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Helping the helpers across Colorado

The SMPFF exists to help Colorado helpers. Pictured above is the Cody Mooney Honor Walk in March 2019. South Metro firefighter Cody Mooney, was honored by hospital staff for his organ donation after losing his battle with brain cancer at age 31.

What happens when tragedy strikes helpers? First responders put themselves in harm’s way each day to make sure others are safe and cared for in the worst of times. But unfortunate events impact helpers too, and when they do, South Metro Professional Firefighters Foundation (SMPFF), a 501(c)(3) comprised solely of volunteers, is ready to step in. From care and support to financial assistance, SMPFF is a light in the darkest of times. Any Colorado first responder experiencing hardship is eligible to apply for benefits.

“First responders are problem solvers who place others before themselves,” shared Shawn Cummings, president of SMPFF. “They are programmed to help others, and it is difficult for them to even recognize when they need assistance.”

Cummings relayed a story of a firefighter’s personal experience with SMPFF when his youngest son was born with a genetic defect requiring extensive surgery at 9 months old. The financial support along with daily phone calls and text messages helped remind his family that they were not alone. “We were so taken back by the generosity and love that was shown to us by our fire family,” shared Cummings.

SMPFF distributed more than $100,000 of financial support in 2022 and more than $69,600 year-to-date in 2023. “The only way we can continue to assist our first responders in need is to raise over $100,000 annually,” shared Cummings.

In May, the 18th Annual Firefighter Faceoff Challenge Hockey Tournament benefiting SMPFF took place at the Edge Ice Arena. This event included games with 29 teams and a silent auction. Later this year, SMPFF will host Whiskey Night Out (date to be announced). All events are open to all and can be found on the SMPFF website ( under the “Events” tab.

SMPFF prides itself on building relationships with the community, supporters and sponsors. Cummings is humbled by community partnerships, tireless efforts from volunteers and generous support from donors allowing SMPFF to reach more Colorado first responders.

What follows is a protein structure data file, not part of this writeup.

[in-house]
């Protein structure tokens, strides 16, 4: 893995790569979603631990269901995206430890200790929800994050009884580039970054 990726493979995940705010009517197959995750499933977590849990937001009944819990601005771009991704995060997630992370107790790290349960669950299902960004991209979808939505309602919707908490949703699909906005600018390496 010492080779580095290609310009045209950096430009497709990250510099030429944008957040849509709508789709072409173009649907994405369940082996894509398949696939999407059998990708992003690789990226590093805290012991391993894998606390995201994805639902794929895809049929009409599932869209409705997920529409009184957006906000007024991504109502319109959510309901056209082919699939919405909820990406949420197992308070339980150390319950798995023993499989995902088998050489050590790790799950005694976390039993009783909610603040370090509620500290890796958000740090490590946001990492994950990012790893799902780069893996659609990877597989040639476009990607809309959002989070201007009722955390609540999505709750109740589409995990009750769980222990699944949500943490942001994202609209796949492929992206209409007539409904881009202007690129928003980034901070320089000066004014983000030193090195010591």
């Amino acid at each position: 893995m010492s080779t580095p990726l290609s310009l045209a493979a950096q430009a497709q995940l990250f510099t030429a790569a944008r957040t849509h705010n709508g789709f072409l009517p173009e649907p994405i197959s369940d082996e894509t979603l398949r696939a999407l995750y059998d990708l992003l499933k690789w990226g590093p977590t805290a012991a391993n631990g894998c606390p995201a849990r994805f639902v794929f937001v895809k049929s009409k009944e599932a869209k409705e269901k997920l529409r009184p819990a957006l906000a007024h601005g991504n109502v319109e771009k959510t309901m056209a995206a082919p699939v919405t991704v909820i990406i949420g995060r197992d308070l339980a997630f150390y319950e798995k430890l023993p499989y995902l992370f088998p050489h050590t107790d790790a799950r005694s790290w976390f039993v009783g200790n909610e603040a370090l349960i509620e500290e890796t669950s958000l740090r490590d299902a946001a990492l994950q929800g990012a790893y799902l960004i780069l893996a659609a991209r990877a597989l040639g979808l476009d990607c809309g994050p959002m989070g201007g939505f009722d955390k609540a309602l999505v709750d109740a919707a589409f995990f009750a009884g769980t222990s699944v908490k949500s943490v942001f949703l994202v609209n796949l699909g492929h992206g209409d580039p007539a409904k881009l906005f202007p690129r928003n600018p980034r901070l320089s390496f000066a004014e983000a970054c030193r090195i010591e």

The stories of hope and gratitude speak for themselves:

“After being diagnosed with cancer, there was a lot going on in my mind from my family, my care, work, and how it was all going to be paid for. After reaching out to the Foundation and letting them know about my situation, they were very quick to help me financially to take some of that worry off my plate. I am very grateful and humbled by what this organization did for myself and my family during these hard times, as well as many others they have helped along the way. This is a long journey for me, and they are continuing to help me financially along the way which is incredible.” – Brian Favero, Engineer, South Metro Fire Rescue

A fellow firefighter supports Engineer Mike Freeman who was fighting job-related cancer in June 2017. Freeman lost his battle that year.

“My family and I would like to sincerely thank you for your approval and generosity of funds for helping us with our medical expenses for my daughter’s surgery. The surgery has been a success so far with her recovering and resting at home. While the complete road to recovery is still long, we can’t express enough gratitude with words for how your help put our minds at ease. Thank you to each and every one of you for all the hard work you do for first responders.” – Mike Velasquez, Engineer, South Metro Fire Rescue

Visit to learn more about this incredible organization and consider supporting it through direct donations, event sponsorships, silent auction item donations or by making SMPFF the beneficiary of a company fundraising event.

Colorado first responders can also visit the website to apply for benefits. Email for additional information.

Dispatcher Kyler Hewes getting released from Craig Hospital following a life threatening car accident in October 2018.

By Elean Gersack; photos courtesy of Shawn Cummings, South Metro Professional Firefighters Foundation



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